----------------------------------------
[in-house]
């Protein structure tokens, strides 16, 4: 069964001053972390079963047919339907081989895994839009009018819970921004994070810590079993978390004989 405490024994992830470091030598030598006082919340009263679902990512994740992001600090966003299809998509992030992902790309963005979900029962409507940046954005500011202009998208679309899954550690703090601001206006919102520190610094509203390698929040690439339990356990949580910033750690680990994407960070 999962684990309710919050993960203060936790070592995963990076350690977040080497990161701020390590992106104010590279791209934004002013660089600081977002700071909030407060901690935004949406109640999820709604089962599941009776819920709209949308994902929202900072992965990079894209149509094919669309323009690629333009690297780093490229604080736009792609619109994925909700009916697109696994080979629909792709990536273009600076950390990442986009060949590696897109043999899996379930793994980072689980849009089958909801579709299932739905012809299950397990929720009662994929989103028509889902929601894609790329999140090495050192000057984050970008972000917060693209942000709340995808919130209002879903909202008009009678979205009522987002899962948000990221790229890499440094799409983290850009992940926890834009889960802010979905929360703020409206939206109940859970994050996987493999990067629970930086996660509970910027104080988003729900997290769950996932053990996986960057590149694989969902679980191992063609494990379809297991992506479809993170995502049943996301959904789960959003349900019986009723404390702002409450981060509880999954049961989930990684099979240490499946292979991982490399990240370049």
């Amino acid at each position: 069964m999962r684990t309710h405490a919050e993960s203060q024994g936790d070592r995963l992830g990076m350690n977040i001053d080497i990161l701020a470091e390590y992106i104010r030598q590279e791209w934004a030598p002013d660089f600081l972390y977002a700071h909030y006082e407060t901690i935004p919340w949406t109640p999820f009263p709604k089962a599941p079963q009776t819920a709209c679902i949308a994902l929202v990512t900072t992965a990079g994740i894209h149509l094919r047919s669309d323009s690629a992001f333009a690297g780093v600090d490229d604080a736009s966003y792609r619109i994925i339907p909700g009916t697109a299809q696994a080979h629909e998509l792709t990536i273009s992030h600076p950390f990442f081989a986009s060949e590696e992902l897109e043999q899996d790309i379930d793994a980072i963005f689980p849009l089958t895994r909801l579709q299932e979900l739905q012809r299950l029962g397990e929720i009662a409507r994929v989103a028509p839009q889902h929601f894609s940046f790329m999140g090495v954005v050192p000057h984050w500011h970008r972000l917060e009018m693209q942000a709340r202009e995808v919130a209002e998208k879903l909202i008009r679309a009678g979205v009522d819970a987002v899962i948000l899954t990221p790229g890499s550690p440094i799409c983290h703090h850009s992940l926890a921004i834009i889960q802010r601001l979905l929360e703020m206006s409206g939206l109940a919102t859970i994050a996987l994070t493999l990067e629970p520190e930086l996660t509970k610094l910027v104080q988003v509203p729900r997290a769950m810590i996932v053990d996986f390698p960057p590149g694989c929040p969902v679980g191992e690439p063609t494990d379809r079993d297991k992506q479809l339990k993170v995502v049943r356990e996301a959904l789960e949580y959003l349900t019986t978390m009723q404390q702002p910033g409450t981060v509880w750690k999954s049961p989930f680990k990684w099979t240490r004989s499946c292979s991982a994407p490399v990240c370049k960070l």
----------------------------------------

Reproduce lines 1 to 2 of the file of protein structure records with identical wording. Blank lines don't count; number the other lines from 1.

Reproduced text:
[in-house]
């Protein structure tokens, strides 16, 4: 069964001053972390079963047919339907081989895994839009009018819970921004994070810590079993978390004989 405490024994992830470091030598030598006082919340009263679902990512994740992001600090966003299809998509992030992902790309963005979900029962409507940046954005500011202009998208679309899954550690703090601001206006919102520190610094509203390698929040690439339990356990949580910033750690680990994407960070 999962684990309710919050993960203060936790070592995963990076350690977040080497990161701020390590992106104010590279791209934004002013660089600081977002700071909030407060901690935004949406109640999820709604089962599941009776819920709209949308994902929202900072992965990079894209149509094919669309323009690629333009690297780093490229604080736009792609619109994925909700009916697109696994080979629909792709990536273009600076950390990442986009060949590696897109043999899996379930793994980072689980849009089958909801579709299932739905012809299950397990929720009662994929989103028509889902929601894609790329999140090495050192000057984050970008972000917060693209942000709340995808919130209002879903909202008009009678979205009522987002899962948000990221790229890499440094799409983290850009992940926890834009889960802010979905929360703020409206939206109940859970994050996987493999990067629970930086996660509970910027104080988003729900997290769950996932053990996986960057590149694989969902679980191992063609494990379809297991992506479809993170995502049943996301959904789960959003349900019986009723404390702002409450981060509880999954049961989930990684099979240490499946292979991982490399990240370049």